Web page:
But this new replication meta-study examining 17 studies replicating the original research is quite damning:
According to the facial feedback hypothesis, people’s affective responses can be influenced by their own facial expression (e.g., smiling, pouting), even when their expression did not result from their emotional experiences. For example, Strack, Martin, and Stepper (1988) instructed participants to rate the funniness of cartoons using a pen that they held in their mouth. In line with the facial feedback hypothesis, when participants held the pen with their teeth (inducing a “smile”), they rated the cartoons as funnier than when they held the pen with their lips (inducing a “pout”). This seminal study of the facial feedback hypothesis has not been replicated directly. This registered replication report describes the results of 17 independent direct replications of Study 1 from Strack et al. (1988), all of which followed the same vetted protocol. A meta- analysis of these studies examined the difference in funniness ratings between the “smile” and “pout” conditions. The original Strack et al. (1988) study reported a rating difference of 0.82 units on a 10 point Likert scale. Our meta-analysis revealed a rating difference of 0.03 units with a 95% confidence interval ranging from -0.11 to 0.16.
This study is a bit of fun as it looks at how our smartphones makes us feel connected or disconnected.
Oh, wait, the study was conducted with a specific age group, so it’s rather about how connected their smartphones make students feels.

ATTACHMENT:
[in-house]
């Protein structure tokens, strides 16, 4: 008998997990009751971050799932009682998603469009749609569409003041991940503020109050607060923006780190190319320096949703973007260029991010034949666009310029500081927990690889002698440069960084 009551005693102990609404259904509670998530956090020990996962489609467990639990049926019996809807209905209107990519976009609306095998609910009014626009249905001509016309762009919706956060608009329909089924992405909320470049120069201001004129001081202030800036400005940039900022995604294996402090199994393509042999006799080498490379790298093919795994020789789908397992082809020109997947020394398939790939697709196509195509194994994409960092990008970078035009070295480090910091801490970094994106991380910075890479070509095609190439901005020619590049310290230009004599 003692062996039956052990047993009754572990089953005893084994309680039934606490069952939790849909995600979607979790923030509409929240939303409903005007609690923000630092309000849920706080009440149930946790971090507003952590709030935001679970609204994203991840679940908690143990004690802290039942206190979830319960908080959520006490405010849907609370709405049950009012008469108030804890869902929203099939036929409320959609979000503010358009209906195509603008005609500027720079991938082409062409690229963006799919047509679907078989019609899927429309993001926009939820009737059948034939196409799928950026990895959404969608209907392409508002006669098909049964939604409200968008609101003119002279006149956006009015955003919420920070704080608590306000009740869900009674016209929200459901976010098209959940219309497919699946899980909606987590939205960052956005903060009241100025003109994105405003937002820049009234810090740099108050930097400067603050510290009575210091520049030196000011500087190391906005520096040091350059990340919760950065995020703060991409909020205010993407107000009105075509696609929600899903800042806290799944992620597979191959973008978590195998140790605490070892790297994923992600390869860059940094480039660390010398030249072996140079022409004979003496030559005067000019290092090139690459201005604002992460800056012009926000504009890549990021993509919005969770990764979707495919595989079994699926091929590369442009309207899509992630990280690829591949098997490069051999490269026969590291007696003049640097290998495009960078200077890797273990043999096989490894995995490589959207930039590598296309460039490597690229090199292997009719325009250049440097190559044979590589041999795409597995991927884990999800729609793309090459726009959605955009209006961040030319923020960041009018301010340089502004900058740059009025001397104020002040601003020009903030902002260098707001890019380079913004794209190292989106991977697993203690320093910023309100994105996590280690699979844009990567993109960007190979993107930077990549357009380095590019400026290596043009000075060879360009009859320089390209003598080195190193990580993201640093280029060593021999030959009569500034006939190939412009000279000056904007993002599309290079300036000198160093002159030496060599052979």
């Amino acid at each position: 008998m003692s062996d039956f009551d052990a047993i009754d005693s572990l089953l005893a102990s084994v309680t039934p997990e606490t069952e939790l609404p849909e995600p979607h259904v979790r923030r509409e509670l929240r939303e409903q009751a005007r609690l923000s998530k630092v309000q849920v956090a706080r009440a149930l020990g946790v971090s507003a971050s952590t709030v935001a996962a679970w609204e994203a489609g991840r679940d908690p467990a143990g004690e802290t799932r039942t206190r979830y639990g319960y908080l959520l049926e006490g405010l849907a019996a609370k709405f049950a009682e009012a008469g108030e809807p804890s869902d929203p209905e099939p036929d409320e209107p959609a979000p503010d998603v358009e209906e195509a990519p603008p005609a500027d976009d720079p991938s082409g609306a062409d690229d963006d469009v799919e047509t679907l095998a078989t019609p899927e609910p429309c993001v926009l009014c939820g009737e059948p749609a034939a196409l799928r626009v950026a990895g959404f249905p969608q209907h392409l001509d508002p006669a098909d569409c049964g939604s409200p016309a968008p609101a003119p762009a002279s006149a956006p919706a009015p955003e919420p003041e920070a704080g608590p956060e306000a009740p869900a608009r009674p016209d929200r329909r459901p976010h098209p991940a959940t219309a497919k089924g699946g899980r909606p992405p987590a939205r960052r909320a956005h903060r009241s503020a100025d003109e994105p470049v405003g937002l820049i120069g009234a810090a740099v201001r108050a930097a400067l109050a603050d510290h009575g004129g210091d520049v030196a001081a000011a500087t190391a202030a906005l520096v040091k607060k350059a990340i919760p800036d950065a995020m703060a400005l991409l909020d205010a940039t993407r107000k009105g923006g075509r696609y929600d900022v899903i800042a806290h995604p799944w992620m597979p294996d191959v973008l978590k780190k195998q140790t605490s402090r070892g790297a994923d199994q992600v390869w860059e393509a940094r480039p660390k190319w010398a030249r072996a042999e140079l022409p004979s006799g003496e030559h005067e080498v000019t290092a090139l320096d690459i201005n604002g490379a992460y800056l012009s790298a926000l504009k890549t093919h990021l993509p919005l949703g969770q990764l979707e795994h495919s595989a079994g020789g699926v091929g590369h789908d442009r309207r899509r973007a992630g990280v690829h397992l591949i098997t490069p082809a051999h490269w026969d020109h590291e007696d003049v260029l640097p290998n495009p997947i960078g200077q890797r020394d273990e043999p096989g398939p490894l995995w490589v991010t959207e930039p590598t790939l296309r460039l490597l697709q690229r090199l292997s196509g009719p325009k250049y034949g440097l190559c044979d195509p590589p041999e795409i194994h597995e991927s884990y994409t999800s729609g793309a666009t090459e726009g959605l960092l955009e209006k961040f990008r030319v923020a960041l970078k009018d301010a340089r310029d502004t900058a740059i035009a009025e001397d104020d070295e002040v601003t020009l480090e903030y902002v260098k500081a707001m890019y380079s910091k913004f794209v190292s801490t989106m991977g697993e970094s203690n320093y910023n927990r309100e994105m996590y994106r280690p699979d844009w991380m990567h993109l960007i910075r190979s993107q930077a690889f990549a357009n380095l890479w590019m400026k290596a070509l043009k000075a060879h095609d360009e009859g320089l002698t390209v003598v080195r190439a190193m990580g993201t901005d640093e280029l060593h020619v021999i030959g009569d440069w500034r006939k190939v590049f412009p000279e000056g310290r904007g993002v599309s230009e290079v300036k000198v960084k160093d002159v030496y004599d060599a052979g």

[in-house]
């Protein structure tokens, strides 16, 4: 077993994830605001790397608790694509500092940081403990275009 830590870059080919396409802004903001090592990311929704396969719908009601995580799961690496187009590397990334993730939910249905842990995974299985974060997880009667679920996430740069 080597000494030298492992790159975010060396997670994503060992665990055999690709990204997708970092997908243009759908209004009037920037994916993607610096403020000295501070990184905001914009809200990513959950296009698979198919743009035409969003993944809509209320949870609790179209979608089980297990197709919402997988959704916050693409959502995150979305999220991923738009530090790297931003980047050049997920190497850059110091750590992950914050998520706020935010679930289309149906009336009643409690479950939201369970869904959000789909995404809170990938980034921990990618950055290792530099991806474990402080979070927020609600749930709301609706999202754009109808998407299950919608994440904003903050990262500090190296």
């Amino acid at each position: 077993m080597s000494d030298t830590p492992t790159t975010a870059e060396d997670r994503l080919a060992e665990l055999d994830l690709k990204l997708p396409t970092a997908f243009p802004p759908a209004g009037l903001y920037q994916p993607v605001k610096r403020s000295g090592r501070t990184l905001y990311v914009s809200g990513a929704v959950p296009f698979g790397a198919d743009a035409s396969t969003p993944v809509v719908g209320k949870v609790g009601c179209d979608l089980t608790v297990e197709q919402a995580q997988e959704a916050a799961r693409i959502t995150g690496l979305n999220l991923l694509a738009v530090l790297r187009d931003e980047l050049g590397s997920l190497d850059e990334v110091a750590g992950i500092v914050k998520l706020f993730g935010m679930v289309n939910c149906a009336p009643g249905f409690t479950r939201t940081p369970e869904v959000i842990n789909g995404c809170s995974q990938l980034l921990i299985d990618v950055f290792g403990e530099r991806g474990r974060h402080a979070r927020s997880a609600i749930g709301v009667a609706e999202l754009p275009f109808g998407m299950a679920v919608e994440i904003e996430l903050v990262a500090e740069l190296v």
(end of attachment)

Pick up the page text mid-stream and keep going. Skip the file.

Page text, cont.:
It’s a pretty straightforward study with less simple results, as gender seems to have an influence:
- Male’s calling, texting and total cell phone use was not related to attachment.
- Male’s problematic cell phone use was negatively related to attachment.
- Female’s calling was positively related to parent attachment.
- Female’s texting was positively related to peer attachment.
- Female’s problematic cell phone use was negatively related to attachment.
So the study suggests that the phone may have more social value for women compared to men, and women may be better at using it to augment or complement existing social relationships.
But sadly enough, the researchers didn’t compare this with non-smartphone usage…
And this insight is also a bit problematic:
“the students in the study who tended to use their cell phones compulsively and at inappropriate times felt less socially connected to parents and peers than other students”
This is a correlation, and we can explain a causal relationship in both directions…
From the press release:
In this digital age, with phones at our finger tips, you would think that access to constant communication would make us feel closer to one another. But a new study by researchers at Kent State University shows that may not be the case. In fact, cell phone use might actually lead to feeling less socially connected, depending on your gender or cell phone habits.
Three researchers, Andrew Lepp, Ph.D., Jacob Barkley, Ph.D., and Jian Li, Ph.D., from Kent State’s College of Education, Health and Human Services surveyed 493 students, ranging in age from 18-29, to see whether cell phone use, including texting and talking, was associated with feeling socially connected to their parents and peers. The results show a significant difference between men and women.
Female students reported spending an average of 365 minutes per day using their cell phones, sending and receiving an average of 265 texts per day, and making and receiving six calls per day.